Spring MVC also abstracts out the the View... So i don't have to use JSP. I could use freemaker or velocity or xlst etc.
    Stripes doesn't have any dependency on JSP. It supports JSP and FreeMarker well. You could use Velocity or XLST if you want - you just won't get the benefit of the tag library.
    I see in the quick start guide you have:

    return new ForwardResolution("/quickstart/index.jsp");

    Is this just a quick example of getting to the view or do you abstract it out.. So the controller does not know the view... Eg could i put

    return new ForwardResolution("index");

    and that is resolved to /quickstart/index.jsp. If NOT that is a coupling that is not good and is worse than struts.
    This is a longer discussion. The main difference here is that Stripes returns concrete Resolution objects, whereas Spring-MVC prefers symbolic strings. My personal opinion is that "abstracting" the name of the view out of the controller class is effort, and people condescendingly refer to it as a best-practice when in reality the benefit is questionable. Returning the Resolution as the Stripes examples show just means you're spreading information around less (no external config files full of action/result/page mappings). This approach also makes it hugely more straight-forward to stream information back to the client in the case of AJAX downloads as you can just construct a Resolution and hand it back to Stripes to execute. When dealing with symbolic results you have to jury-rig a way of passing the extra information (the File or Stream, content type etc.) BUT, it should be pointed out that having concrete Resolutions doesn't in any way prohibit symbolic results. It'd be about 20 minutes work to write a SymbolicResolution that uses a symbolic name to look up a the page and whether to forward/redirect etc.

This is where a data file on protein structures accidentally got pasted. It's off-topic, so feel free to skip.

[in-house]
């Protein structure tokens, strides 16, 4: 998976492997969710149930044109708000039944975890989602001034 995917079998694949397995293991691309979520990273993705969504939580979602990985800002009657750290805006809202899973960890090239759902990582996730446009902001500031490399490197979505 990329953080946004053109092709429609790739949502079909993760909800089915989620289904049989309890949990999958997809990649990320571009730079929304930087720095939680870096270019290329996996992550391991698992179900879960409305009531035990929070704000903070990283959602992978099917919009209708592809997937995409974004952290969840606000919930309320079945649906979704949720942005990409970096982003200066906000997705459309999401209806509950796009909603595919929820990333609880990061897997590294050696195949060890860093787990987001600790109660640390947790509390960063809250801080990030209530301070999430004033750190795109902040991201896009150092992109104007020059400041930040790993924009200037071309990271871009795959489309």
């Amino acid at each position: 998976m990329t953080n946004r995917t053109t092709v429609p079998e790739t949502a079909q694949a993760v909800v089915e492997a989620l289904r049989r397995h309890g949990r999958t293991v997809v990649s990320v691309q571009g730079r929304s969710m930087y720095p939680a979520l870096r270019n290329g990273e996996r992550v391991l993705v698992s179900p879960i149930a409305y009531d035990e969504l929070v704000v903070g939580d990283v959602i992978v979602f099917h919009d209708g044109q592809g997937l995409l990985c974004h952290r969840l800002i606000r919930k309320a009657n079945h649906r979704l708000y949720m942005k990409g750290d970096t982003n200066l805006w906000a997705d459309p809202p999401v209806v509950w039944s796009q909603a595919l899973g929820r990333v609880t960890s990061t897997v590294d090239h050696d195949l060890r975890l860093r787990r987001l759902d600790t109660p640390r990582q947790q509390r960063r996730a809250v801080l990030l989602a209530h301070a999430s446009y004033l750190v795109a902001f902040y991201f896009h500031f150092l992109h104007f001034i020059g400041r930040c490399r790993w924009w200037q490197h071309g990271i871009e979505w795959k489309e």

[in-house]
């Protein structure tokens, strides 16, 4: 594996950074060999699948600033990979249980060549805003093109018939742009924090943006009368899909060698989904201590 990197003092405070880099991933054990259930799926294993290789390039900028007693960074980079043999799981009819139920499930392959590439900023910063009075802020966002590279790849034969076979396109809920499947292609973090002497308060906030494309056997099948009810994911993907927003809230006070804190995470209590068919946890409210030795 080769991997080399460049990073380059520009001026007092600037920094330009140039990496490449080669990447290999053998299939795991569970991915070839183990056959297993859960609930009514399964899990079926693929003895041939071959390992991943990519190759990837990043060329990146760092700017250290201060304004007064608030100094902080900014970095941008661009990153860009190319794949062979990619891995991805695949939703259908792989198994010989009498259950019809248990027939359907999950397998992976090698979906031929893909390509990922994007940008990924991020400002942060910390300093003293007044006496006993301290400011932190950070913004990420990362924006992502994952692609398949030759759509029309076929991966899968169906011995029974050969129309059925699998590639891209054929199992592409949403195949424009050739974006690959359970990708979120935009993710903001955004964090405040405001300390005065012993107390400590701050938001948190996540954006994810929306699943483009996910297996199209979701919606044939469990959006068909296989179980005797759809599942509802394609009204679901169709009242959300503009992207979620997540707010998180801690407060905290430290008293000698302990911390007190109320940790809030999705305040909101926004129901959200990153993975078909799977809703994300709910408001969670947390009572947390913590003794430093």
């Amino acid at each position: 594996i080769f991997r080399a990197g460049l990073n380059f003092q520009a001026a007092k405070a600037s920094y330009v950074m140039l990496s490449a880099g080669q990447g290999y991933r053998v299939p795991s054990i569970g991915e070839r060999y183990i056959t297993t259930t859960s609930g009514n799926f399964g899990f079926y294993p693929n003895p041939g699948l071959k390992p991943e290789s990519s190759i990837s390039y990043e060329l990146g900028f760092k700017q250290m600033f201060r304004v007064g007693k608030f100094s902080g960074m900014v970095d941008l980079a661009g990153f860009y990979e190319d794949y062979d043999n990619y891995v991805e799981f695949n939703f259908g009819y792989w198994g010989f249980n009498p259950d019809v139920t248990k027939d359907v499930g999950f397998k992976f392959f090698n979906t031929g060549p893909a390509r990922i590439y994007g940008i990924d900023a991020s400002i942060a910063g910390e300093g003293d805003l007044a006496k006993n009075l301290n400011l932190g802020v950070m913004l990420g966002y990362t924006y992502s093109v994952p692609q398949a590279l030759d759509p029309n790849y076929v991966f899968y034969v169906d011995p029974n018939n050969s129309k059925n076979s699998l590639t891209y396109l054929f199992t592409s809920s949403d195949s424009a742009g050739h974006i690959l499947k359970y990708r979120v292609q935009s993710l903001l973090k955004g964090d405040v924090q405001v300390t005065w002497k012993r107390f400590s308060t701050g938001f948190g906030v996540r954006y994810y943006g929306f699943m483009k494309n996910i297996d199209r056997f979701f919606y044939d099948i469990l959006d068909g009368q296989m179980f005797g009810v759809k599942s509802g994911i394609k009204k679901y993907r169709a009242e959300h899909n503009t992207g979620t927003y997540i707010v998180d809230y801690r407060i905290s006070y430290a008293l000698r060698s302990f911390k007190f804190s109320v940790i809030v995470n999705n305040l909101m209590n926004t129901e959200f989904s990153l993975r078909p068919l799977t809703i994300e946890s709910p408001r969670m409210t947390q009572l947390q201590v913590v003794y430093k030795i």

The configuration seems to heavily dependent on JDK1.5. Not such a bad thing but limiting.. Seems a lot of effort to work in JDK1.4
    Stripes states pretty clearly that it is designed for JDK 1.5. This is a purposeful decision. It allows it to use annotations everywhere it needs, and not have to deal with externalized config or clunkier mechanisms. Similarly it can use generics information to the fullest to work with Lists and Maps etc. And in reality, the kind of developer/team that is willing to try a relatively new (compared to Struts/WW/Spring-MVC) framework is usually the kind of team that's already using JDK 1.5. -Tim Fennell Stripes: Because web development should just be easier
  14. Re: Stripes vs Spring MVC[ Go to top ]

    And in reality, the kind of developer/team that is willing to try a relatively new (compared to Struts/WW/Spring-MVC) framework is usually the kind of team that's already using JDK 1.5.
    Good point. There is no reason for a boutique framework to impose legacy limits on itself. ______________ George Coller DevilElephant
  15. Re: Stripes vs Spring MVC[ Go to top ]

    My personal opinion is that "abstracting" the name of the view out of the controller class is effort, and people condescendingly refer to it as a best-practice when in reality the benefit is questionable.
    Yup, I completely agree with this. Now, perhaps it's different in S-MVC, but in Struts, you were pretty much inevitably hard coding the page URLs in the XML file rather than in the Java code. But, in fact, they didn't really offer that much overall abstraction. The abstraction is there, if you reuse an Action class across different URLs and change the ActionForwards. But, for most webapps, that kind of re-use ends up being the exception, and not the rule. But, as a rule, you need to jump through this kind of hoop for all of the simple cases. Granted, you simply write your code in Struts to return "new ActionForward("/hard/coded/File.jsp")", but, of course, that's not advocated -- so folks don't. They jump through the extra complexity and configuration hoop. The Resolution aspect of Stripes gives solid default behavior for the 80-90% case, and a nicely factorable tidbit that you can use (and, most imporant, re-use) for the special cases. In Stuts, you only have easy control over the URL (via the ActionForward), whereas with a Resolution, you have control over the entire response mechanism. Rather than burying that in the framework, its exposed and re-used everywhere. The beauty of Stripes is it makes the simple cases simple, and learning the simple case is easy as well.